Unified Identity – find the meaning behind the hype!

February 08, 2024The Hacker NewsUnified Identity / Cyber ​​​​​​Security

Unified Identity

If you’ve been listening to software vendors in the identity space lately, you’ve noticed that “integrated” has quickly become a buzzword everyone’s adopting to describe their portfolio. And it’s good! Joint birth has some amazing benefits!

However (there’s always a though, isn’t there?) not all “unified” “identity” “security” “platforms” are created equal. Some vendors call the combination of workforce IDaaS and customer IDaaS a unified identity solution, while others offer a glorified 2FA service – unified only in the minds of their vendors.

Your view is important!

So forget for a moment what the vendors claim, and think back YOUR organization and YOUR identity security view. Consider this new definition: “integrated” is having the ability to consolidate your identity challenges into a complete identity solution.

Here is an example: you are responsible for the identification infrastructure of a large hospital. Frontline workers, administrative employees, audit/compliance requirements and many external users. You are using Active Directory, and your LOB application does not create an identity. For this hospital, unified identity means strong access management for customers and frontline workers, strong opt-out management, AD hardening and reporting business level. Anything less would fail the joint promise and mean that their internal landscape of identity remains fractured.

Another example: a small software dev studio. They need stronger Privileged Access Management (PAM) controls to protect the development pipeline and ensure they don’t become the first attack vector in a supply chain attack. But they also need Identity Governance and Administration (IGA) for the machine entities and their owners, who work on the many automated tasks they run. A solution that consists of PAM and IGA independently from each other is not compatible.

What is the value of unified identity?

so why”joint identity ” has become a hot buzzword? Well, there are some good arguments for it. Traditionally, the identity space has been very fragmented, with many experts not even considering it a singular market until More recently, Identity Governance and Administration (IGA), Access Management (AM), and Privileged Access Management (PAM) are key sub-markets, with many broad adjacent spaces such as AD bridging. and endpoint privilege management.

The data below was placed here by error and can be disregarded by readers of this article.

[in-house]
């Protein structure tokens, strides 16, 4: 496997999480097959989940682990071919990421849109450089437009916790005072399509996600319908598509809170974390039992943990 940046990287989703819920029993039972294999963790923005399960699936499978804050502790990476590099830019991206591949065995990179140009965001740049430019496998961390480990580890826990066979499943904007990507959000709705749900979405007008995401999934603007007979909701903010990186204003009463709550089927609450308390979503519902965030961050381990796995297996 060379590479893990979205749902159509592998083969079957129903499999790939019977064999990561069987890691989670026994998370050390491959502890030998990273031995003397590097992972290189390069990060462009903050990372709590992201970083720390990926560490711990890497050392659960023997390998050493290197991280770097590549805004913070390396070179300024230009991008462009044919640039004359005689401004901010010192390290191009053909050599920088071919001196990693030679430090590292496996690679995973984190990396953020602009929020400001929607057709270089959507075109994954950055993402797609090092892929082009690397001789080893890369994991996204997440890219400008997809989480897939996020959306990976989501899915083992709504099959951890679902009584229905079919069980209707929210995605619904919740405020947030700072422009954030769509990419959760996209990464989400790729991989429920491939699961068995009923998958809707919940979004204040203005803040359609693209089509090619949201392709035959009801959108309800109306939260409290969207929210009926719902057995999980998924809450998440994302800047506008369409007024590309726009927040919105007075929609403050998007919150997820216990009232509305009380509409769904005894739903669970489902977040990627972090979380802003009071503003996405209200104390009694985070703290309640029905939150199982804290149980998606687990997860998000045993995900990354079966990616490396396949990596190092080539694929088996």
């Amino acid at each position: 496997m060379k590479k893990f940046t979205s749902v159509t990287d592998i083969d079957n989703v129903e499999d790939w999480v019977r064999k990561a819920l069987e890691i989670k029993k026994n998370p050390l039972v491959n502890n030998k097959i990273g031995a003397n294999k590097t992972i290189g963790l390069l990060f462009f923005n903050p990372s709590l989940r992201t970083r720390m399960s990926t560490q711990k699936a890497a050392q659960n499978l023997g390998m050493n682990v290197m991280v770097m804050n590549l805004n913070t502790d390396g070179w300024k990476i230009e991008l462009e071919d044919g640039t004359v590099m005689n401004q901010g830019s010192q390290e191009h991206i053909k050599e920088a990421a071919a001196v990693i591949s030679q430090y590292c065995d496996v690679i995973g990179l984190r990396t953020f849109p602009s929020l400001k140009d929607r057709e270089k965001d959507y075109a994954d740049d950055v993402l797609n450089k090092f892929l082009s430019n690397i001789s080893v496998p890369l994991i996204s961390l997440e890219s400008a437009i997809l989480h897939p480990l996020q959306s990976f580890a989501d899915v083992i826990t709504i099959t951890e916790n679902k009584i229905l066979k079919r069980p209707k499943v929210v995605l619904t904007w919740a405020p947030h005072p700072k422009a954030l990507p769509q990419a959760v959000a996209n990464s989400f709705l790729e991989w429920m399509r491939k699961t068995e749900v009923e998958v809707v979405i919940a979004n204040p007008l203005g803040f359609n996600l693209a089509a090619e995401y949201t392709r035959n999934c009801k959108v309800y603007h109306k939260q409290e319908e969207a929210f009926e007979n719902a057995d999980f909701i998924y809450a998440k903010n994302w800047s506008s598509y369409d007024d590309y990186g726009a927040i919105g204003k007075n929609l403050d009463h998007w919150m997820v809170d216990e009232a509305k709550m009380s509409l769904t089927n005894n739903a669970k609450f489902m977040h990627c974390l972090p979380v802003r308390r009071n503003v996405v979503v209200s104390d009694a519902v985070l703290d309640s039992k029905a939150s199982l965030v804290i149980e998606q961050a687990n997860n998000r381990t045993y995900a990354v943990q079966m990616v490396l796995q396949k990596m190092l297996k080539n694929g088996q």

The key driver for unified identity is this extreme fragmentation: a large organization has an average of 45 different security tools. Add to this identity sprawl, a trend where organizations continue to take more identity silos in-house – A survey by One Identity shows that half of organizations use more than 25 different systems to manage access rights. It’s simply not sustainable, and adding a new tool every time a new threat approaches is completely unfeasible. So organizations are looking to consolidate vendors, reduce complexity and reduce the number of suppliers they work with. The benefits of a The Unified Identity Platform is a better cybersecurity posture and greater stability in the face of security threats, while increasing simplicity and enabling agility.

Another factor is high line costs: bundles, volume discounts and ELAs are a simple way to reduce costs. Vendor consolidation also brings some less obvious savings: a tech stack helps the skills gapeasing the burden of hiring and training, which in turn means significant savings in headcount and can reduce the need for highly trained senior staff, creating more value from security with fewer resources or put another way, work smarter not harder.

Integration is an important aspect of the identity scene – and one of the biggest headaches. Security tools should work together seamlessly, but rarely do. The industry does not want common standards, which makes interoperability difficult to achieve. With some effort (meaning customization, support hours and overhead) identity solutions can work together, but creating a complete ecosystem of identity tools that work flawlessly together a remarkable achievement. It’s easy to see the value this brings to a unified identity platform. The tools are pre-tested, pre-validated to work together, usually without any customization required, and the components of the platform are supported as one of the vendor.

This brings us to the final benefit: faster time to value, an expression worthy of any MBA graduate. Identity and access management (IAM) projects are notorious for their long implementation, as specialists meticulously formalize business processes and implement them in code or configuration. In large organizations, this is an extremely complex task, as the IAM setup must mirror every aspect (and quirk) that the business has been built on – sometimes for decades. Implementations become so complex that they fail – the cost and time are too much for the patience of business leaders. In short: time to value IAM objects. And a unified identity solution removes the complexity of the multi-vendor approach, eliminating even one factor.

After these benefits, let’s talk about a downside: vendor lock-in. The combined identity looks great but betting the house on a dealer is a tall order. And what if you already have solutions in place that you’re happy with? It’s important to remember that not all unified identity vendors are the same; Some vendors offer modular identity platforms that allow you to keep what you want and combine what you need. This approach enables customers to start integration at any point (for example in PAM) without having to accept and implement all areas in one giant leap. When choosing vendors, look for this flexible approach.

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